A Lovely Sunday
By Raven Cassell
A tsunami of sun floods in through the wide glass wall. Lovely lies motionless resting in rumination. Yes, she’s awake. No, she isn’t tired. She is just collecting the sun in her heart, paralyzed by gratitude. Seventy-seven summers she’s seen. ‘What a gift of a day’ she breathed. The birds sound like they agree, cheepin’ and chattin’ away, like a gang of playground kids. After sitting in her smiles a while, Lovely delicately lifts her body from the bed and glides on over to the kitchen with the rhythm of a matriarch moving on over to brew her tea. It’s tea time. Her collection of herbs is comprised of leaves from her own garden, what her daughters drop off when they can and Gi’s farmer’s market pickings. Gi is her companion. He spends Sundays at the library teaching a writing class to the kids in the community.
“Weeeeeeeeeee!!” The teapot sang.
And she let the warm water rush into her big glove of a mug. This mug, a grainy sand-colored piece her grand-lady, she calls her, made. Like Grandbaby but Grand-lady. She’s a potter. Uses her hands just like her Grandma Lovely. Out of all, twenty-seven grandchildren, Grand-lady is the most Lovely-like. She’s a peculiar young woman, as sharp as the point of a blade. An astronaut. She’d been up in space for the last 3 years and made it back to Lovely about 4 months ago. She stops by on Sundays to eat midday with Grandma Lovely while they spit stories over their tea. She comes for the stories. She loves the garden too. Says one day she’ll have an Eden as well. That is, when she comes back to Earth.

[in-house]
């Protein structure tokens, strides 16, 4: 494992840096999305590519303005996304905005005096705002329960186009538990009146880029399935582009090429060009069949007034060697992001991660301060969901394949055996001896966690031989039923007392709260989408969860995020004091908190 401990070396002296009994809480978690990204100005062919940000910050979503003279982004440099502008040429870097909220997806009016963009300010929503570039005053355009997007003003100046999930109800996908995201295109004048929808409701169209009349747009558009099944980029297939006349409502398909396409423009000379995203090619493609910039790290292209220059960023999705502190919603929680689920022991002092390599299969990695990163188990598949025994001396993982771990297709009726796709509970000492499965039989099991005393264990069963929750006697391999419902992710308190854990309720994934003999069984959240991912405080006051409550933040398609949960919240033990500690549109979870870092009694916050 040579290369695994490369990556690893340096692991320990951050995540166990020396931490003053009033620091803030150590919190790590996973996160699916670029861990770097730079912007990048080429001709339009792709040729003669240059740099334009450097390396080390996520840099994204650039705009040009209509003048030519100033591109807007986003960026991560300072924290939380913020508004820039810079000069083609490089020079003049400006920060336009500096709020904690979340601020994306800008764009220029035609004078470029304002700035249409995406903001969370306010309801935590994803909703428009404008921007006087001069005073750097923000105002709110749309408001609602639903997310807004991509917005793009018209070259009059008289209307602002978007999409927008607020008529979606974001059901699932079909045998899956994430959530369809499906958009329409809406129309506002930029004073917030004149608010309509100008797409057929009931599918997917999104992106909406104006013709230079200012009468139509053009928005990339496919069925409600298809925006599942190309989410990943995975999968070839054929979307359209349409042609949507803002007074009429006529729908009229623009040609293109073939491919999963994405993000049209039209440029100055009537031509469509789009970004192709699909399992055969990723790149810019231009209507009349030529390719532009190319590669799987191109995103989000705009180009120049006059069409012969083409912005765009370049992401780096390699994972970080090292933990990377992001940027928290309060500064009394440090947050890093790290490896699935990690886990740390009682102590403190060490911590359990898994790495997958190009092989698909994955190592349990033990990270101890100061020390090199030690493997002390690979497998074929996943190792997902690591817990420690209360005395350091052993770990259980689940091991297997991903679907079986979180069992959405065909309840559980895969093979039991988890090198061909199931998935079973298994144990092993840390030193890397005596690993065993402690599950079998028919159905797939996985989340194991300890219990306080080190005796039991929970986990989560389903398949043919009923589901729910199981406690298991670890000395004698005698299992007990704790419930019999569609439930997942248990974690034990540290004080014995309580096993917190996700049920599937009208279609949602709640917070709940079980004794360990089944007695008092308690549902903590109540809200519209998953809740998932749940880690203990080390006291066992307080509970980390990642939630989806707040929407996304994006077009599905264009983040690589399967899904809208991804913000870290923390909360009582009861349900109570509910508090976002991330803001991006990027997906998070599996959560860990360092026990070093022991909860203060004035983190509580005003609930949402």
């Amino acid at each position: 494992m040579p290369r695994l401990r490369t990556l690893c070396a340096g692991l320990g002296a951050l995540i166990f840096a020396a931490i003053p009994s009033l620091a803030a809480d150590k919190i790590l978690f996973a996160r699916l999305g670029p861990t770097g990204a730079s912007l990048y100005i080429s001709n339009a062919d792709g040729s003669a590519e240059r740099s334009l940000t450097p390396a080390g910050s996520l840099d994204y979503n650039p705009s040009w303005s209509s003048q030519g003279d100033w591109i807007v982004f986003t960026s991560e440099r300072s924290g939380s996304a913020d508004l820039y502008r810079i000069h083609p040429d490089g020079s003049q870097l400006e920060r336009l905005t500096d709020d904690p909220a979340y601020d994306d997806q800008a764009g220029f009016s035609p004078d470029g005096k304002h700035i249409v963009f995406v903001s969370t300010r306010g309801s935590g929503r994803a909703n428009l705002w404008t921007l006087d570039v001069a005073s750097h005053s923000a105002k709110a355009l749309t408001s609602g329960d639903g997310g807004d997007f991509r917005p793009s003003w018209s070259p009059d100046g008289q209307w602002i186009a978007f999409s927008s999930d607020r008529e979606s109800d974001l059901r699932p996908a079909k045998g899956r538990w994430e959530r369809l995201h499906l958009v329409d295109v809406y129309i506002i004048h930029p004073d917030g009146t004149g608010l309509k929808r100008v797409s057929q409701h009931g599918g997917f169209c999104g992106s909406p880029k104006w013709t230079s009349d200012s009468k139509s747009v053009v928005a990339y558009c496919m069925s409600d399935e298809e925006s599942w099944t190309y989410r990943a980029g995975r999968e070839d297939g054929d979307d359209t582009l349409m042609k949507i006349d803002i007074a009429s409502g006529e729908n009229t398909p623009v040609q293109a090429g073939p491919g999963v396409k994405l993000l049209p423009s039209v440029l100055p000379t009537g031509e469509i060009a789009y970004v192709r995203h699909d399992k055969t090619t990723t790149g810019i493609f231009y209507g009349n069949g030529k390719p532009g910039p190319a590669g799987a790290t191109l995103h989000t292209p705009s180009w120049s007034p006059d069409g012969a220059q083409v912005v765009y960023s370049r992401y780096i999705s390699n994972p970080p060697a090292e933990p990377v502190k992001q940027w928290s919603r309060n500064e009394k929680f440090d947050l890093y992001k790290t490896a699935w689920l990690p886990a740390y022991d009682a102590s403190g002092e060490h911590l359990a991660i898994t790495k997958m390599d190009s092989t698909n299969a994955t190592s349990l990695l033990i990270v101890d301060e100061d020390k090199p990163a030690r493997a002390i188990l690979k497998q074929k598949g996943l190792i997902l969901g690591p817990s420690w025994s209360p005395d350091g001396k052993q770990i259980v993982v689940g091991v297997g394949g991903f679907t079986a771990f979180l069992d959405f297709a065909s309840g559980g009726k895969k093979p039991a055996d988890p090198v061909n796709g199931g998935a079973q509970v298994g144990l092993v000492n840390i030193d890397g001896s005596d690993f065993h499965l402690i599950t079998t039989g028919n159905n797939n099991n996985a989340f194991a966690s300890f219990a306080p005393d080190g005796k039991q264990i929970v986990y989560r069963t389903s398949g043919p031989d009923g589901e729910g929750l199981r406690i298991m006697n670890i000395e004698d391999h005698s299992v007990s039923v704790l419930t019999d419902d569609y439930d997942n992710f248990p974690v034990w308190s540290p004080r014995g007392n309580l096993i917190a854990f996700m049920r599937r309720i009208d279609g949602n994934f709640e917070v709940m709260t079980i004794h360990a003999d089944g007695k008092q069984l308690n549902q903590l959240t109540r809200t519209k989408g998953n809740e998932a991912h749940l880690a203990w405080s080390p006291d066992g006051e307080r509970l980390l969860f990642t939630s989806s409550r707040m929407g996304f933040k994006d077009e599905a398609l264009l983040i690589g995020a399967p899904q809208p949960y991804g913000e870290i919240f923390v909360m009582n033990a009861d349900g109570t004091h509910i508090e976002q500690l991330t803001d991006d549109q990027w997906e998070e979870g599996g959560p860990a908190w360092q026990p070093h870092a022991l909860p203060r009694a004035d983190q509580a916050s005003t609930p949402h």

“The little spacebaby, can’t keep that child out of the ether,” Lovely repeats to her girlfriends when she’s away.
But she loved her ethereal angel and loved even more that she came from her particles. Her Grand-lady.
Her tea warmed the parts of her the morning sun couldn’t reach. Even in the warmest weather, Lovely is with tea. At the breakfast table, there lives a pile of books, a cup of pens, some notepads, her pill dispenser, some loose paper and flowers from her flowerbed choked by another ceramic sculpture made at the hands of her grandlady. The paper, she always needed. She would jot down little messages, doodles, poems, jokes, questions for God, she’d scrawl the names of her six children, their twenty-seven kids and their three babies over and over. She’d record the names of her flowers, draw her house and its rooms, scribble Lovely + Gi = eternal love and seal it with a heart. She’d note things she needed to remember, things she remembered she’d done in her youth and things she wanted to live in the universe’s memory. Most mornings it was her tea and her paper.